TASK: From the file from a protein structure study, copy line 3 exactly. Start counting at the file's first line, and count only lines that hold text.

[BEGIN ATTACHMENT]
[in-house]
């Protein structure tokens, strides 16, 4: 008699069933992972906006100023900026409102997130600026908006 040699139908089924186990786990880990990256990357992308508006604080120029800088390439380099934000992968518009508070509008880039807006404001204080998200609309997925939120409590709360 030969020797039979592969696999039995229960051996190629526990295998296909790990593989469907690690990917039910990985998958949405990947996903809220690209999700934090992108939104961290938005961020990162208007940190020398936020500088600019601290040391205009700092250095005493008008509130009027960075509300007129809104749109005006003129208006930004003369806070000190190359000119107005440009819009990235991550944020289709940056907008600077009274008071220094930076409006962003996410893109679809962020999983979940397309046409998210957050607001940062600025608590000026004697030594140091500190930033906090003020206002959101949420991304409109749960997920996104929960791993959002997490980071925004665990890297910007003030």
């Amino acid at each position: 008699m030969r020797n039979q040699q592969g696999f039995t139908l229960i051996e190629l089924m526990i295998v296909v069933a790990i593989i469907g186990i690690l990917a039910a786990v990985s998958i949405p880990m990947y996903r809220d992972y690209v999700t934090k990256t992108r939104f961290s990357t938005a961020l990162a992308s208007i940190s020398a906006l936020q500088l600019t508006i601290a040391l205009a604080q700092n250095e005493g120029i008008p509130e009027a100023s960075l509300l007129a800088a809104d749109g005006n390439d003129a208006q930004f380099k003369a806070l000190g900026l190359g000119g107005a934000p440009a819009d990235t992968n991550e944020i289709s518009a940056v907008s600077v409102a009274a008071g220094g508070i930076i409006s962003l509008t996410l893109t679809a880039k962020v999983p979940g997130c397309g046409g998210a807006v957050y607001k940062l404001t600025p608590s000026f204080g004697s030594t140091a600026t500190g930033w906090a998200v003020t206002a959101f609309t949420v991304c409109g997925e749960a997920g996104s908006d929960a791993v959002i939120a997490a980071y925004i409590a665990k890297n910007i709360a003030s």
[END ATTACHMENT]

């Amino acid at each position: 008699m030969r020797n039979q040699q592969g696999f039995t139908l229960i051996e190629l089924m526990i295998v296909v069933a790990i593989i469907g186990i690690l990917a039910a786990v990985s998958i949405p880990m990947y996903r809220d992972y690209v999700t934090k990256t992108r939104f961290s990357t938005a961020l990162a992308s208007i940190s020398a906006l936020q500088l600019t508006i601290a040391l205009a604080q700092n250095e005493g120029i008008p509130e009027a100023s960075l509300l007129a800088a809104d749109g005006n390439d003129a208006q930004f380099k003369a806070l000190g900026l190359g000119g107005a934000p440009a819009d990235t992968n991550e944020i289709s518009a940056v907008s600077v409102a009274a008071g220094g508070i930076i409006s962003l509008t996410l893109t679809a880039k962020v999983p979940g997130c397309g046409g998210a807006v957050y607001k940062l404001t600025p608590s000026f204080g004697s030594t140091a600026t500190g930033w906090a998200v003020t206002a959101f609309t949420v991304c409109g997925e749960a997920g996104s908006d929960a791993v959002i939120a997490a980071y925004i409590a665990k890297n910007i709360a003030s």